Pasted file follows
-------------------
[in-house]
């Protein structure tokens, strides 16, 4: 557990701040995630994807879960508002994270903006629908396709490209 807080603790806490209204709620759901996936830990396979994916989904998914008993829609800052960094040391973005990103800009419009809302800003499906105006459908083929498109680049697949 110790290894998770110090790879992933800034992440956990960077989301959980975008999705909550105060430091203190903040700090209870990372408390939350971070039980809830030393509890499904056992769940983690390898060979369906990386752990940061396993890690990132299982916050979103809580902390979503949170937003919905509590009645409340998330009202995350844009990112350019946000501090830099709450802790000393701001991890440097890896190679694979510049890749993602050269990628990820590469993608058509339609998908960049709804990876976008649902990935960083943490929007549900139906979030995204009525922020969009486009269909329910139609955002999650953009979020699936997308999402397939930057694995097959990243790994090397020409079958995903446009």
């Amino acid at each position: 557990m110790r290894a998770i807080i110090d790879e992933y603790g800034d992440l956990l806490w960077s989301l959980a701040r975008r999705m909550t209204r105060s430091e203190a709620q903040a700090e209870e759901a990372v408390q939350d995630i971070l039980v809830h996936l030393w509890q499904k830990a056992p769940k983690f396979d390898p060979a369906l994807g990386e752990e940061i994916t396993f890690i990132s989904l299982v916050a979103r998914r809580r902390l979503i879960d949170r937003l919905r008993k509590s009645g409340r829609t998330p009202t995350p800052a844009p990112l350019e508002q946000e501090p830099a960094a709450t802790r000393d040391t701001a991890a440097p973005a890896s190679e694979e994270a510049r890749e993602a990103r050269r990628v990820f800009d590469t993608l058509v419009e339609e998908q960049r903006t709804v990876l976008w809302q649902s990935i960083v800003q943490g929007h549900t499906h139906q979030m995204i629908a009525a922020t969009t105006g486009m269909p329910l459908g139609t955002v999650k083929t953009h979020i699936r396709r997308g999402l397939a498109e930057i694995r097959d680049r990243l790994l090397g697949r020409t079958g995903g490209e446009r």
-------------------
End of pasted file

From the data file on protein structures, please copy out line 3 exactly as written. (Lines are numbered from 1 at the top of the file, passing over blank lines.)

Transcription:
């Amino acid at each position: 557990m110790r290894a998770i807080i110090d790879e992933y603790g800034d992440l956990l806490w960077s989301l959980a701040r975008r999705m909550t209204r105060s430091e203190a709620q903040a700090e209870e759901a990372v408390q939350d995630i971070l039980v809830h996936l030393w509890q499904k830990a056992p769940k983690f396979d390898p060979a369906l994807g990386e752990e940061i994916t396993f890690i990132s989904l299982v916050a979103r998914r809580r902390l979503i879960d949170r937003l919905r008993k509590s009645g409340r829609t998330p009202t995350p800052a844009p990112l350019e508002q946000e501090p830099a960094a709450t802790r000393d040391t701001a991890a440097p973005a890896s190679e694979e994270a510049r890749e993602a990103r050269r990628v990820f800009d590469t993608l058509v419009e339609e998908q960049r903006t709804v990876l976008w809302q649902s990935i960083v800003q943490g929007h549900t499906h139906q979030m995204i629908a009525a922020t969009t105006g486009m269909p329910l459908g139609t955002v999650k083929t953009h979020i699936r396709r997308g999402l397939a498109e930057i694995r097959d680049r990243l790994l090397g697949r020409t079958g995903g490209e446009r």